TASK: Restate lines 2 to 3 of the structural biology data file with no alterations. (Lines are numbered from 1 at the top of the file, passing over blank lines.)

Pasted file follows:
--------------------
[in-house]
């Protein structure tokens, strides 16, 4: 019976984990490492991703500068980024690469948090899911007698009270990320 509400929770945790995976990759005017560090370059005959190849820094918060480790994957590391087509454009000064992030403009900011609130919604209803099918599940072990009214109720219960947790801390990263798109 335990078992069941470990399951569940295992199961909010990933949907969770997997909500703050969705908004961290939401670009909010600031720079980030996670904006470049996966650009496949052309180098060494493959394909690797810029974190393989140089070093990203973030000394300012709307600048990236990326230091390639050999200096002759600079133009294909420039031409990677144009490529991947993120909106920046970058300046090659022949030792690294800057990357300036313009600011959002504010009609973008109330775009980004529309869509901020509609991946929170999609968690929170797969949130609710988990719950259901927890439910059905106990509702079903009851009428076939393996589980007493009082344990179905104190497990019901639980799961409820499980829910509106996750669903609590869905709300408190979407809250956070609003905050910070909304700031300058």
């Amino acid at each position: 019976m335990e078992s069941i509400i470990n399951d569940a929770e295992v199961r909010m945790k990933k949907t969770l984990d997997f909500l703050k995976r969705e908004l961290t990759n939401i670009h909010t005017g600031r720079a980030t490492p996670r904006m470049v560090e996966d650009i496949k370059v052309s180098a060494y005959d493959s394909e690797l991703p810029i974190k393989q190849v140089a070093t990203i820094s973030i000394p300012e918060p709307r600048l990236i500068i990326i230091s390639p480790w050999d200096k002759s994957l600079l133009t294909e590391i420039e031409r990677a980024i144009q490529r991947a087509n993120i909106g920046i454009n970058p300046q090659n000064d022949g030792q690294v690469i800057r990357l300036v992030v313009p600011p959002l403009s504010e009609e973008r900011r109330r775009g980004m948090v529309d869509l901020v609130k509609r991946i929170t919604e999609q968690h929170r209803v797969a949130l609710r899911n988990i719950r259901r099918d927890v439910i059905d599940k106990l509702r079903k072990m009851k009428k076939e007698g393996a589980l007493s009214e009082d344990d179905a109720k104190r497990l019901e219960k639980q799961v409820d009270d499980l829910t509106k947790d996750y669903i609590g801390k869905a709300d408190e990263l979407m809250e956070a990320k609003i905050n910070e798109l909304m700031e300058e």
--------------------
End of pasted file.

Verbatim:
């Protein structure tokens, strides 16, 4: 019976984990490492991703500068980024690469948090899911007698009270990320 509400929770945790995976990759005017560090370059005959190849820094918060480790994957590391087509454009000064992030403009900011609130919604209803099918599940072990009214109720219960947790801390990263798109 335990078992069941470990399951569940295992199961909010990933949907969770997997909500703050969705908004961290939401670009909010600031720079980030996670904006470049996966650009496949052309180098060494493959394909690797810029974190393989140089070093990203973030000394300012709307600048990236990326230091390639050999200096002759600079133009294909420039031409990677144009490529991947993120909106920046970058300046090659022949030792690294800057990357300036313009600011959002504010009609973008109330775009980004529309869509901020509609991946929170999609968690929170797969949130609710988990719950259901927890439910059905106990509702079903009851009428076939393996589980007493009082344990179905104190497990019901639980799961409820499980829910509106996750669903609590869905709300408190979407809250956070609003905050910070909304700031300058």
């Amino acid at each position: 019976m335990e078992s069941i509400i470990n399951d569940a929770e295992v199961r909010m945790k990933k949907t969770l984990d997997f909500l703050k995976r969705e908004l961290t990759n939401i670009h909010t005017g600031r720079a980030t490492p996670r904006m470049v560090e996966d650009i496949k370059v052309s180098a060494y005959d493959s394909e690797l991703p810029i974190k393989q190849v140089a070093t990203i820094s973030i000394p300012e918060p709307r600048l990236i500068i990326i230091s390639p480790w050999d200096k002759s994957l600079l133009t294909e590391i420039e031409r990677a980024i144009q490529r991947a087509n993120i909106g920046i454009n970058p300046q090659n000064d022949g030792q690294v690469i800057r990357l300036v992030v313009p600011p959002l403009s504010e009609e973008r900011r109330r775009g980004m948090v529309d869509l901020v609130k509609r991946i929170t919604e999609q968690h929170r209803v797969a949130l609710r899911n988990i719950r259901r099918d927890v439910i059905d599940k106990l509702r079903k072990m009851k009428k076939e007698g393996a589980l007493s009214e009082d344990d179905a109720k104190r497990l019901e219960k639980q799961v409820d009270d499980l829910t509106k947790d996750y669903i609590g801390k869905a709300d408190e990263l979407m809250e956070a990320k609003i905050n910070e798109l909304m700031e300058e």